After storming the UK charts with their bombastic debut album 'To Lose My Life' in 2009, White Lies are back with an enthusiasm for electronics adding a new layer to their anthemic rock. Boasting a consistent sound with incredible stadium potential, individually these songs fail to pack such a formidable punch.

Always in thrall to strong 80s influences, a few less guitars, a few more keyboards and a lot more electronics merely compounds the nostalgic aspect of White Lies' character, albeit an inch closer to the new wave leanings of Duran Duran or The Human League while still emanating the gloom-ridden rock of The Cure or Joy Division. It makes little difference to the West London trio's overall sound, however. Harry McVeigh's deep, dominating vocals are still the defining feature here, and one of the main reasons White Lies are endlessly compared with the aforementioned iconic bands. That's no great criticism, mind you, his smooth, solid tones are highly pleasing to the ear.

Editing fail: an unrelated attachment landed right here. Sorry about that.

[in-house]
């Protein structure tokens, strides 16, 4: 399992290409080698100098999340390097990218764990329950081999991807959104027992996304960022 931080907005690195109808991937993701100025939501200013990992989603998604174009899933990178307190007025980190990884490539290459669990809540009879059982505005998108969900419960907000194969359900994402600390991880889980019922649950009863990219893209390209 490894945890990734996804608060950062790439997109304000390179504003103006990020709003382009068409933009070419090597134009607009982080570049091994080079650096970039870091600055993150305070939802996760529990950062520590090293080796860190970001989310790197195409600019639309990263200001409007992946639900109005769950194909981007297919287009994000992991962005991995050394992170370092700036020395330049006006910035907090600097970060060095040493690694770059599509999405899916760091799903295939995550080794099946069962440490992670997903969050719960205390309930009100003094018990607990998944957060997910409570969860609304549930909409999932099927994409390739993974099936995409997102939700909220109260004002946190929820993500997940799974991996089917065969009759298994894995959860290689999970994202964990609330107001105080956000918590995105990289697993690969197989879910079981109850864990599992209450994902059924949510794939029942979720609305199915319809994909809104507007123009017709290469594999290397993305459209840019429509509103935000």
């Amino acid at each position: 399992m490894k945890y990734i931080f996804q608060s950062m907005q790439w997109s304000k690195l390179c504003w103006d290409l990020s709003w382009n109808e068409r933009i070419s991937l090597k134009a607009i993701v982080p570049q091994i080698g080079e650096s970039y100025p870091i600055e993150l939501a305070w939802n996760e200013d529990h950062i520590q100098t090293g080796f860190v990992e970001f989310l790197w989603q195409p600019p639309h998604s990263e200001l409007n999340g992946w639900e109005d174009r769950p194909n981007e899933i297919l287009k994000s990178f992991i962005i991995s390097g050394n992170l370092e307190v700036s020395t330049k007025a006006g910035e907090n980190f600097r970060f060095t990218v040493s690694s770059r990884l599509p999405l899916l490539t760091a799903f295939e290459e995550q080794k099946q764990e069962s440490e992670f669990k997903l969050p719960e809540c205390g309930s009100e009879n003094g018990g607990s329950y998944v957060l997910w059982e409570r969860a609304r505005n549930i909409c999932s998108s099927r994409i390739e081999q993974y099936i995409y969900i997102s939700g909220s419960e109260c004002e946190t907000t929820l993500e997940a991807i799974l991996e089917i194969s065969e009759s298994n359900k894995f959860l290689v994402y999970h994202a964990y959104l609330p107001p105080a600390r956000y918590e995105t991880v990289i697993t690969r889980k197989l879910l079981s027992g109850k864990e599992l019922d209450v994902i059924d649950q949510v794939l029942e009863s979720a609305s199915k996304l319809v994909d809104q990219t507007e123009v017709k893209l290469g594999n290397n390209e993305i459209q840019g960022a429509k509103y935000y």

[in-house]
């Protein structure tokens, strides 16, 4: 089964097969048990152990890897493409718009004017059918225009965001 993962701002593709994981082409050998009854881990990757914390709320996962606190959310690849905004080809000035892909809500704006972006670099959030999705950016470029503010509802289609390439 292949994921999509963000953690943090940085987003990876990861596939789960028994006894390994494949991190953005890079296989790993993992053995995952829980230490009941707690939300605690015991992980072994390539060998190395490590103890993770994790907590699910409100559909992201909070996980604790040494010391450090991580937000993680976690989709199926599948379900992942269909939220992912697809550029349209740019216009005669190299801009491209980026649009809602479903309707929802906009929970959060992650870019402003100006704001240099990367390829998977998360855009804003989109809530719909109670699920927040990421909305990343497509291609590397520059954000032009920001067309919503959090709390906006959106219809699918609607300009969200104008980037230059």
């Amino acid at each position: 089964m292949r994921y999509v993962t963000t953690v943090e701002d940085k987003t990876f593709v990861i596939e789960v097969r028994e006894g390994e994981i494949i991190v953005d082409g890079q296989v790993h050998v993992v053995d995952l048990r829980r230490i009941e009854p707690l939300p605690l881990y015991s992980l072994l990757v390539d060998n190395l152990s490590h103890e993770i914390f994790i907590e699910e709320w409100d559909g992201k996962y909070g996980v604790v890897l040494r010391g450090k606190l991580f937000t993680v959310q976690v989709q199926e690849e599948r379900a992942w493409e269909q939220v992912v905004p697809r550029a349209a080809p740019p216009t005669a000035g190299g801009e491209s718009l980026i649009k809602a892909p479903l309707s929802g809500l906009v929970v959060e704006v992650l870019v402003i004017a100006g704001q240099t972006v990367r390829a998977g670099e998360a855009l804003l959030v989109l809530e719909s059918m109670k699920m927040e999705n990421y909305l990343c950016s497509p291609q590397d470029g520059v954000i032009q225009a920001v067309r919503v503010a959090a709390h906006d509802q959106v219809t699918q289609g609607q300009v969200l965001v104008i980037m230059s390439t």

If only most of these tunes didn't straddle the five minute mark, they could behave been belters. As it stands, many of them spend too long circling and repeating, and struggle to maintain your interest. Still, there's a euphoric sensation in the upbeat indie-dance of 'Holy Ghost', a catchy stomp that makes 'Strangers' oddly reminiscent of The Killers and, and a toe tapping beat driving 'The Power & The Glory' to create some of the best fun we've heard from White Lies yet. But even the more downbeat mood and laidback pacing of 'Peace and Quiet' offer little variation from the overall feeling of 'Ritual'. So though there's plenty to like about White Lies second album, not one song here has the immediacy or verve of singles like 'Farewell to the Fairground' or 'Death'.